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Public Diplomacy

Author: Michele T Bond; NATIONAL WAR COLL WASHINGTON DC.
Publisher: Ft. Belvoir Defense Technical Information Center 14 SEP 1998.
Edition/Format:   eBook : EnglishView all editions and formats
Database:WorldCat
Summary:
Ambrose Bierce's well-known definition of a diplomat as a man "sent to lie abroad for his country" illustrates the widely-accepted perception of diplomats as secretive, deceptive manipulators who operate exclusively behind the scenes. In fact, most diplomatic work involves matters which are neither classified nor sensitive. Trade promotion, interventions on behalf of American businesses operating abroad,  Read more...
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Material Type: Internet resource
Document Type: Internet Resource
All Authors / Contributors: Michele T Bond; NATIONAL WAR COLL WASHINGTON DC.
OCLC Number: 74286592
Description: 10 p.

Abstract:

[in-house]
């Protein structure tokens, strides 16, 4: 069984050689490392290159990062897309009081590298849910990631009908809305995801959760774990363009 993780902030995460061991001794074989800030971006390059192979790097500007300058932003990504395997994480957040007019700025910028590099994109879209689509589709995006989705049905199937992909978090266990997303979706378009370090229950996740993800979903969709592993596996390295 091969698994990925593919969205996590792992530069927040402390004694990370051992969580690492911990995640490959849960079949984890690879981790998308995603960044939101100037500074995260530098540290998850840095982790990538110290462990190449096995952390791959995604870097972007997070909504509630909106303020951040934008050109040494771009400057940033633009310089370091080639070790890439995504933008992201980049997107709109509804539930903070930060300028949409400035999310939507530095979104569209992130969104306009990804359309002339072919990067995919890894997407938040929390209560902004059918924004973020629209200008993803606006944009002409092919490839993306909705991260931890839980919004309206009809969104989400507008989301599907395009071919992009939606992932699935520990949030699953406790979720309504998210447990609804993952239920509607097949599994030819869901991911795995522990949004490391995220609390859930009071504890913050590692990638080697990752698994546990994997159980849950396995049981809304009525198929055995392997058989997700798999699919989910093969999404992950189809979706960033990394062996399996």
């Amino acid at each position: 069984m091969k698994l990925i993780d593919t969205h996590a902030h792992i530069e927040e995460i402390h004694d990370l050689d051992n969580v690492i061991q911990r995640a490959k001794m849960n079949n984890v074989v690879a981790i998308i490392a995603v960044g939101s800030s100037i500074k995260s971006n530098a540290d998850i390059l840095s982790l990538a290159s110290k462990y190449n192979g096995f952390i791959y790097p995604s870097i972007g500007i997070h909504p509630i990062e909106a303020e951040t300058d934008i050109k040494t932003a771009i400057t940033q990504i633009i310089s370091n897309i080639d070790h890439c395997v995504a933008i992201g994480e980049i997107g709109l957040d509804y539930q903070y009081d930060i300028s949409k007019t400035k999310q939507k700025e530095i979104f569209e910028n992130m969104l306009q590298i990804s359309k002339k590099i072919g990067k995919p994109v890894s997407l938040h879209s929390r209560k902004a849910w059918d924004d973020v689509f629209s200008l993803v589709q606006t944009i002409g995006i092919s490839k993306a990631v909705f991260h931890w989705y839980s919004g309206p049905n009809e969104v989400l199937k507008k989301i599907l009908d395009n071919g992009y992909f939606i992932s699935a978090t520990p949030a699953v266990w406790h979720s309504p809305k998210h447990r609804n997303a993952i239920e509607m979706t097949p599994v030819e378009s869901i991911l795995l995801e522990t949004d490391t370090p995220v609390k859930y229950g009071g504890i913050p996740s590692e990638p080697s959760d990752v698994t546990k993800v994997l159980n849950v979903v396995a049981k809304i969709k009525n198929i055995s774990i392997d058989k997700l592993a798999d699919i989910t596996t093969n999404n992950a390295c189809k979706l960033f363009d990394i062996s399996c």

Ambrose Bierce's well-known definition of a diplomat as a man "sent to lie abroad for his country" illustrates the widely-accepted perception of diplomats as secretive, deceptive manipulators who operate exclusively behind the scenes. In fact, most diplomatic work involves matters which are neither classified nor sensitive. Trade promotion, interventions on behalf of American businesses operating abroad, adjudicating visas, writing position papers and talking points, and organizing the schedule of a visiting delegation of Members of Congress are examples of non-classified work which is carried out at virtually every diplomatic post. "Public diplomacy" is the term used to describe a government's conscious efforts to promote understanding of its own culture and interests among foreign publics, and to solicit their support for a policy objective. Routine diplomatic tasks such as those mentioned above significantly shape America's image in each country and in that respect are an important element of our public diplomacy. Like so many other aspects of our national governance, public diplomacy has been affected by globalization. There is now a diverse collection of actors engaging in activities which used to be the unique preserve of the government, and through which we could frame and focus public diplomacy in support of broad policy objectives. Private and professional organizations, nongovernmental organizations, sister city programs, humanitarian relief projects, and private business initiatives are examples of new players who compete with the U.S. Government for the attention and participation of foreign elites in their programs. Successful public diplomacy in a "globalized" world requires the ability to coordinate initiatives that the government does not directly control. The author relates how the end of the Cold War has changed the way in which public diplomacy is conducted with Russia and other members of the former Soviet bloc.

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